After Lott claimed that biased news coverage of the shootings at the Appalachian School of Law deliberately omitted a defensive gun use, I did my own analysis of the news stories and found that the alleged bias was the product of Lott’s flawed counting methodology. Lott has posted a spreadsheet listing 295 articles he found on Nexis, and a file containing 249 of those articles. Some of those articles he does not count because they are duplicates. He asserts that the coverage was biased because only 3 out 218 stories mentioned that the attack was stopped by armed students. Some of the differences in our counts are because we used different sources for the articles (Factiva vs Nexis), so I’ll redo my analysis using the articles Lott posted. I’ll count things in the same way if possible to see why we get different results.

I indexed and categorized the articles and placed them here. Lott has not counted stories that are exact duplicates from his count, but if two versions of a story are slightly different he counts both of them. For example, he counts this and this as different stories, even though they are almost the same. In order to be as consistent as possible with Lott’s counts, I will count duplicates the same way as him in the analysis below.

After removing the stories Lott marks as duplicates, I am left with 198 articles. Of these, nine mention a defender’s gun. (Lott counted seven—he seems to have missed two of them.)

Next, I leave out stories about the funerals and students being released from hospital, leaving 124 stories stories that mention how Odighizuwa was apprehended,

Rex Bowman of the Richmond Times Dispatch wrote a story on January 17 that stated “fellow students tackled and subdued him”, and then on January 18 wrote another story that stated “Odighizuwa … was wrestled to the ground by fellow students, one of whom aimed his own revolver at Odighizuwa”. Obviously the reason why Bowman didn’t mention the gun on the 17th wasn’t because he was biased against guns, but because he hadn’t learned about it. The only stories that could potentially exhibit bias against guns are those that appeared on the 18th or later. There are 25 such stories. Some of these stories don’t have any bylines and appear to have just been rewritten from wire service accounts. If reporter’s biases are removing references to defender’s guns, then we need to look at the original stories and not the ones without bylines. That brings us down to 14 stories by eight different sets of authors. I’ll look at each of these authors to see if any show signs of bias.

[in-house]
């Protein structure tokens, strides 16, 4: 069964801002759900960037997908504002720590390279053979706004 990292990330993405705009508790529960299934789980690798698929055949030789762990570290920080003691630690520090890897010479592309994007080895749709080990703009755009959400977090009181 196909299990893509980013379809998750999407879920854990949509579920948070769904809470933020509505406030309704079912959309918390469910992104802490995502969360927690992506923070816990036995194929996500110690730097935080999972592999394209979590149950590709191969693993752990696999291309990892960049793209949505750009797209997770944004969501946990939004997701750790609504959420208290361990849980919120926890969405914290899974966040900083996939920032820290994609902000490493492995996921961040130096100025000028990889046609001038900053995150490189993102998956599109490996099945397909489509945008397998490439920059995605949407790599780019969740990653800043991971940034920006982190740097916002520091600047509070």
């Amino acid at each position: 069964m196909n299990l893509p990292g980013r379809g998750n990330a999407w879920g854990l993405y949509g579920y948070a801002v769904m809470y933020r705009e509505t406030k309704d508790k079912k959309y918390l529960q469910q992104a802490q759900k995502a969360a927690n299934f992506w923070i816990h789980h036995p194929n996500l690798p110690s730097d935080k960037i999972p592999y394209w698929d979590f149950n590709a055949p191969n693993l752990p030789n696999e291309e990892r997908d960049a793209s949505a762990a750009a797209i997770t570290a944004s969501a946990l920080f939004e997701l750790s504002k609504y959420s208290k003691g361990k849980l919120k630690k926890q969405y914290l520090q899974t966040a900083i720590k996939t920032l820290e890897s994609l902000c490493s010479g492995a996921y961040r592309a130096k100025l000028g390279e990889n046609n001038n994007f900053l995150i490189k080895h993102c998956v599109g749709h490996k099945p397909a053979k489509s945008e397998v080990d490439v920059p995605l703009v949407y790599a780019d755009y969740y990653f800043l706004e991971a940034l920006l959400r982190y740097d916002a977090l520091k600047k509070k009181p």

Chris Kahn

Kahn actually mentioned the defender’s gun in another story, so the claim that he deliberately concealed this information is impossible to sustain.

Mike Oduniyi

This story seems to have been written for Africa News because Odighizuwa was Nigerian. Oduniyi looks to have written his story from the news stories of 17 Jan and doesn’t seem to have talked to anyone himself. No evidence that Oduniyi knew about a defender’s gun.

Michael Beach

This story appeared in an Australian newspaper on the 18th when it was still the 17th in the US. It is based on the wire service reports on the 17th. No evidence that Beach knew about a defender’s gun.

Alfonso A Castillo

This story was about the murdered dean. Castillo just mentions in passing the police report of how Odighizuwa was apprehended. No evidence that Castillo knew about a defender’s gun.

Brian Hicks

Another story about the murdered dean which mentions the police report in passing. No evidence that Hicks knew about a defender’s gun.

Paul Dellinger

This story was about the memorial service. Dellinger talked to Mikael Gross about one of the murder victims and identified Gross as one of the students who tackled Odighizuwa. No evidence that Dellinger knew about a defender’s gun.

Adam Laskar

This story is about one of the murdered faculty. It summarizes the wire service reports of the 17th. No evidence that Laskar knew about a defender’s gun.

Maria Glod

Talked to Gross about the shootings. Did not mention that he was armed.

My basic result does not change. There was only reporter whose account could possibly be construed as biased against guns. Lott makes it appear that there is bias by counting all the reports from the 17th and 16th when the reporters did not know about the defender’s gun, and also counting all the stories that were about completely different aspects of the shootings.